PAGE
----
- Label every hose, line, wire, etc. with where it goes and what it hooks up to. It took me 3-4X longer to remove everything than to reconnect because of the labels. Saved me MUCH concern and screw ups, for small black hoses all look alike when you're tired.
- A long workbench is a joy. I laid everything out left to right as I dissassembled and worked right to left going back together. Someone needs to come up with a velcro fairing attachment kit. I hate those dam*ed screws!
-Make sure you have good overhead light. I need to add some before next time.-Mini-mag in the mouth DOES work.
-Murph's Special Tool was useful for half of the adjustments (under the frame) but not necessarily required. Stubby screwdriver and box end would work.
-A  table lift will be in my shop NEXT time. My back and shoulders will appreciate it. I will save enough on two adjustments to pay for it.
-When you get tired (and you will the first time), Stop. I did. Advil is good!
-Have all the gaskets and you won't need them. Have your RTV and Locktite handy. Use it just like the instructions says.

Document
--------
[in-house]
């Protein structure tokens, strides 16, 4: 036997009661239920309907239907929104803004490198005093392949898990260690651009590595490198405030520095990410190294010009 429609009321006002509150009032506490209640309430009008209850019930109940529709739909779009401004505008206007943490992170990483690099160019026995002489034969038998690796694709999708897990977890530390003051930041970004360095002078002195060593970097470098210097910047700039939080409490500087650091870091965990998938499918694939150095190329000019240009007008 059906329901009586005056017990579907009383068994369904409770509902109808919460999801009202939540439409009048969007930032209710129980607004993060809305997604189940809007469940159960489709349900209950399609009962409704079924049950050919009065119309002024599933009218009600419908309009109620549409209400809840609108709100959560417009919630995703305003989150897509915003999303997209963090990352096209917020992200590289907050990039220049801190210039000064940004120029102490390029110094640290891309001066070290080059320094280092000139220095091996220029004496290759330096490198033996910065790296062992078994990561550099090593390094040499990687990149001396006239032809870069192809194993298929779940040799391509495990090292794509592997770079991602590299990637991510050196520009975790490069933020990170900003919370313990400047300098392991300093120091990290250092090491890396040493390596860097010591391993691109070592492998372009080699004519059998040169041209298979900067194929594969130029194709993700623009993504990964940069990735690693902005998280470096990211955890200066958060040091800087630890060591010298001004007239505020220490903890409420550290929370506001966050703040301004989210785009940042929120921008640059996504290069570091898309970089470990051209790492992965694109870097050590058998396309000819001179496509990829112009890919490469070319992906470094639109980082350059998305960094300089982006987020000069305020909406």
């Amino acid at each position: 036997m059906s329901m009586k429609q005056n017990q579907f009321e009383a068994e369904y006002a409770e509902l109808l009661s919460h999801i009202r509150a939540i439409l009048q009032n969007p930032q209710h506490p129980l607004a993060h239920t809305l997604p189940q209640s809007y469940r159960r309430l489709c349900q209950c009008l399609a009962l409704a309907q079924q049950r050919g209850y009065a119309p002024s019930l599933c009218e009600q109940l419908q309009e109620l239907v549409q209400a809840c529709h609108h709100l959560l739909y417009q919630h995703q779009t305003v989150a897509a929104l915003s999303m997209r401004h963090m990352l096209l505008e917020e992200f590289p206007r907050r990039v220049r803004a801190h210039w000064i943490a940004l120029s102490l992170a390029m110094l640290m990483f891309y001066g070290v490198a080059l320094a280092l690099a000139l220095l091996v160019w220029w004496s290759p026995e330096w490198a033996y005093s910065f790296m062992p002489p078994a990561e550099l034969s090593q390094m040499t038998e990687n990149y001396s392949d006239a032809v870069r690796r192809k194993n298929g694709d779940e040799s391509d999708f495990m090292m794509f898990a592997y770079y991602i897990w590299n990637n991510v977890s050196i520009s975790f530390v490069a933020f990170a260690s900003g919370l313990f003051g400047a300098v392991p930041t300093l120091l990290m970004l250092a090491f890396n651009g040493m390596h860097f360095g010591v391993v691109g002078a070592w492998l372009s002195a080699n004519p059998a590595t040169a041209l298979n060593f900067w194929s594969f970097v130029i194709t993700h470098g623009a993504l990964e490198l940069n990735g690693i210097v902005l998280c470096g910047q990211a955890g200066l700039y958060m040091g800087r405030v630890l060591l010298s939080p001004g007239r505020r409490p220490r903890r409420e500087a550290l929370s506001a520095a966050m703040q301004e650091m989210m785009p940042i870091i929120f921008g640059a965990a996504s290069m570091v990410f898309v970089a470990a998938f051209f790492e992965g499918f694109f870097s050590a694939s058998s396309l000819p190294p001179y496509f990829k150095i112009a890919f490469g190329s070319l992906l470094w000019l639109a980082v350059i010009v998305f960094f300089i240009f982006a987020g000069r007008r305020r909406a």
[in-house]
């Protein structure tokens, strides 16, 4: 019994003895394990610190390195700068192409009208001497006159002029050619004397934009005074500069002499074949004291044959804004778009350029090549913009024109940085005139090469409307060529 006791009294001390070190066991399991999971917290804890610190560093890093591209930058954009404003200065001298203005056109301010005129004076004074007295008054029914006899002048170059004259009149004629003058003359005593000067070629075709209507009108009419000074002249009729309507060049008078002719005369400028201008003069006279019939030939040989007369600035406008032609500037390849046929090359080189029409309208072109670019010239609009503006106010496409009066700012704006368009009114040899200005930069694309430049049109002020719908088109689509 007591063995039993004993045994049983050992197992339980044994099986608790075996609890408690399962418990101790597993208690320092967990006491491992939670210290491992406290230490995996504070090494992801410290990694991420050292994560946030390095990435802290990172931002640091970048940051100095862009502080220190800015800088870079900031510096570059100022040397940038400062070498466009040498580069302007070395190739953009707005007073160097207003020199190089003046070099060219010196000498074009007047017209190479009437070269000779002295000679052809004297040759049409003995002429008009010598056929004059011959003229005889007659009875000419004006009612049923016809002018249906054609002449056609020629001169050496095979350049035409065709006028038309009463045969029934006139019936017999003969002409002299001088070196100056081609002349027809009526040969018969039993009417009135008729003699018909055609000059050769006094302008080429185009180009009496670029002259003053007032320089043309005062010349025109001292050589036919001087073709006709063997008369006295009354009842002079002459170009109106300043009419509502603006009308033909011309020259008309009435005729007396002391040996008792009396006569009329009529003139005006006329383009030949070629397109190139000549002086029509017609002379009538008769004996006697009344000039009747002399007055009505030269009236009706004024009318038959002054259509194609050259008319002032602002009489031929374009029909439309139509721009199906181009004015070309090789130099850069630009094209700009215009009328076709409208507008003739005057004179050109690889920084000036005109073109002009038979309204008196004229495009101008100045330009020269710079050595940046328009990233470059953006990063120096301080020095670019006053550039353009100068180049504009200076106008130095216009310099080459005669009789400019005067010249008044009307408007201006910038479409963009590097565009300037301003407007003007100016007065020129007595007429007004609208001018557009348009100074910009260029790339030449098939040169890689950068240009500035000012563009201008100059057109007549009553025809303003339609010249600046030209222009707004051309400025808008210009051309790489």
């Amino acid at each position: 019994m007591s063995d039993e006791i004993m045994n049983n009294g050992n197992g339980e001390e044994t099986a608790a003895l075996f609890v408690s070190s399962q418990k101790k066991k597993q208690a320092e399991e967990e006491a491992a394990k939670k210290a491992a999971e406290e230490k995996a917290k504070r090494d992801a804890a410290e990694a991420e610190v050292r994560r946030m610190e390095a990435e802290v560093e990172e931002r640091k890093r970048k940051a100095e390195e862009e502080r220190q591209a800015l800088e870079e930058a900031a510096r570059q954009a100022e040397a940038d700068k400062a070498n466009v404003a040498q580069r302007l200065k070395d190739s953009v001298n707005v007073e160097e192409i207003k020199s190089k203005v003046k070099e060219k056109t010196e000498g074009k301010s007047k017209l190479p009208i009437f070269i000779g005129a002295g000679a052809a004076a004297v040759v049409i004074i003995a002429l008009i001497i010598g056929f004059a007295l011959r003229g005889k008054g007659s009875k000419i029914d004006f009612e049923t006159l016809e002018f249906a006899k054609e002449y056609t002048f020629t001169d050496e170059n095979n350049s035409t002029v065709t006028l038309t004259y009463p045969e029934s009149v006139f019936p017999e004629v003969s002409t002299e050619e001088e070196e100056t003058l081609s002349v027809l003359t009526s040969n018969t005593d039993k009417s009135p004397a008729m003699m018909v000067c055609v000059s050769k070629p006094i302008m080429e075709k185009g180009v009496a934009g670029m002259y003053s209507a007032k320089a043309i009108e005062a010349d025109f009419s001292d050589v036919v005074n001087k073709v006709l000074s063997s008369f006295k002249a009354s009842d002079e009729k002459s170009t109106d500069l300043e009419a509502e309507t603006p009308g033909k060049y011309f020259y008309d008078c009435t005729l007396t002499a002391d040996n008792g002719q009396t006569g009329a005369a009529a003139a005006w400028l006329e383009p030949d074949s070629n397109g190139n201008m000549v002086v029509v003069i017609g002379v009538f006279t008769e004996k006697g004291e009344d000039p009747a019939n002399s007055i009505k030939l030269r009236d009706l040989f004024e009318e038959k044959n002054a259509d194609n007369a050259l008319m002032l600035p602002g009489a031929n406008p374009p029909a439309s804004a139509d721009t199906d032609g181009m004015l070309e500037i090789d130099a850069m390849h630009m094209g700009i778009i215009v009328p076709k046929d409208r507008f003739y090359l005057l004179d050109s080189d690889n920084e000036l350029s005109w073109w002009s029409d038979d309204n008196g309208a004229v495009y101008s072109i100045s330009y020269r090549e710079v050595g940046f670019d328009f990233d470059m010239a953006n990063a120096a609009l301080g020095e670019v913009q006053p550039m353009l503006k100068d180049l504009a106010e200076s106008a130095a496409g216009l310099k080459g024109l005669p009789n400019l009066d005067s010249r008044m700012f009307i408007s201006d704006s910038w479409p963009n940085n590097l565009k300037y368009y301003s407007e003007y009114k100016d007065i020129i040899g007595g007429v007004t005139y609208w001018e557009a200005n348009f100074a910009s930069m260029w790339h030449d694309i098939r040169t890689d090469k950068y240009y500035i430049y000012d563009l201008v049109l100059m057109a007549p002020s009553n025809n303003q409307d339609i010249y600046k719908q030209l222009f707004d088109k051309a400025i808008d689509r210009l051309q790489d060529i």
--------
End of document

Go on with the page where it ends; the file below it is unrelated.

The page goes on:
-The instructions call for a 14 mm wrench to turn the engine. Mine nut was 27 mm or 15/16". The instructions noted the same thing.
-Draw a diagram of the adjusters and cross them off as you go. Note tight or loose and keep it for next time. Most of my exhaust valves were tight, a few of the intakes were tight. One or two of the intakes were loose.
= Check your petcock. I replaced mine. It was 12 years old. I'm amazed at how much tighter the new one is. I musta been on borrowed time. $73 WELL spent.

-Total cost to adjust the valves, replace the fuel line, well seals, and vacuum line to the petcock and replace the petcock itself this time (already had the gaskets and seals, plugs, RTV, Locktite from earlier adjustment a year or so ago) about $106. Cost at the dealer would have been about $375 including the petcock.